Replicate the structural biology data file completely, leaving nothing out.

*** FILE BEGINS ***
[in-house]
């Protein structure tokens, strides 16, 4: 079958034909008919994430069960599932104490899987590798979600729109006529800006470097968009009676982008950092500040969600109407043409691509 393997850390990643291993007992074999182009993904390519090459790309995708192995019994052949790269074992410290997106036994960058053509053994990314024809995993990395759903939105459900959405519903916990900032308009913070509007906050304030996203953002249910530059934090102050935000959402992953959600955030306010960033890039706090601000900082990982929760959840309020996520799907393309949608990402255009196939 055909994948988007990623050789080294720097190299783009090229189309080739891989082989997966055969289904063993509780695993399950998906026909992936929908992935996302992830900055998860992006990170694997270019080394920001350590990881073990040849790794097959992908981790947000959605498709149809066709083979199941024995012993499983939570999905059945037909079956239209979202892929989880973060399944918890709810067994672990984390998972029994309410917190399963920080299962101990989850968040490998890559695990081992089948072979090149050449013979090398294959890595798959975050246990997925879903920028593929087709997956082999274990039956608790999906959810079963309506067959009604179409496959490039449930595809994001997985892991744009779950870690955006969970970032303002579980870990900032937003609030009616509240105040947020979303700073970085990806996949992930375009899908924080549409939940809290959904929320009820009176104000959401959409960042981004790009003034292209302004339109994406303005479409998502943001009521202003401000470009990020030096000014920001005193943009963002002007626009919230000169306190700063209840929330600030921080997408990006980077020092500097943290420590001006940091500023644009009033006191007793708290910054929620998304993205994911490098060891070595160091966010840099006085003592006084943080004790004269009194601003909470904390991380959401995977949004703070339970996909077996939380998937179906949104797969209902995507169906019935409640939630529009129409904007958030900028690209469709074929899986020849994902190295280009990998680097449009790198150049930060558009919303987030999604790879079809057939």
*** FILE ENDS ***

[in-house]
């Protein structure tokens, strides 16, 4: 079958034909008919994430069960599932104490899987590798979600729109006529800006470097968009009676982008950092500040969600109407043409691509 393997850390990643291993007992074999182009993904390519090459790309995708192995019994052949790269074992410290997106036994960058053509053994990314024809995993990395759903939105459900959405519903916990900032308009913070509007906050304030996203953002249910530059934090102050935000959402992953959600955030306010960033890039706090601000900082990982929760959840309020996520799907393309949608990402255009196939 055909994948988007990623050789080294720097190299783009090229189309080739891989082989997966055969289904063993509780695993399950998906026909992936929908992935996302992830900055998860992006990170694997270019080394920001350590990881073990040849790794097959992908981790947000959605498709149809066709083979199941024995012993499983939570999905059945037909079956239209979202892929989880973060399944918890709810067994672990984390998972029994309410917190399963920080299962101990989850968040490998890559695990081992089948072979090149050449013979090398294959890595798959975050246990997925879903920028593929087709997956082999274990039956608790999906959810079963309506067959009604179409496959490039449930595809994001997985892991744009779950870690955006969970970032303002579980870990900032937003609030009616509240105040947020979303700073970085990806996949992930375009899908924080549409939940809290959904929320009820009176104000959401959409960042981004790009003034292209302004339109994406303005479409998502943001009521202003401000470009990020030096000014920001005193943009963002002007626009919230000169306190700063209840929330600030921080997408990006980077020092500097943290420590001006940091500023644009009033006191007793708290910054929620998304993205994911490098060891070595160091966010840099006085003592006084943080004790004269009194601003909470904390991380959401995977949004703070339970996909077996939380998937179906949104797969209902995507169906019935409640939630529009129409904007958030900028690209469709074929899986020849994902190295280009990998680097449009790198150049930060558009919303987030999604790879079809057939």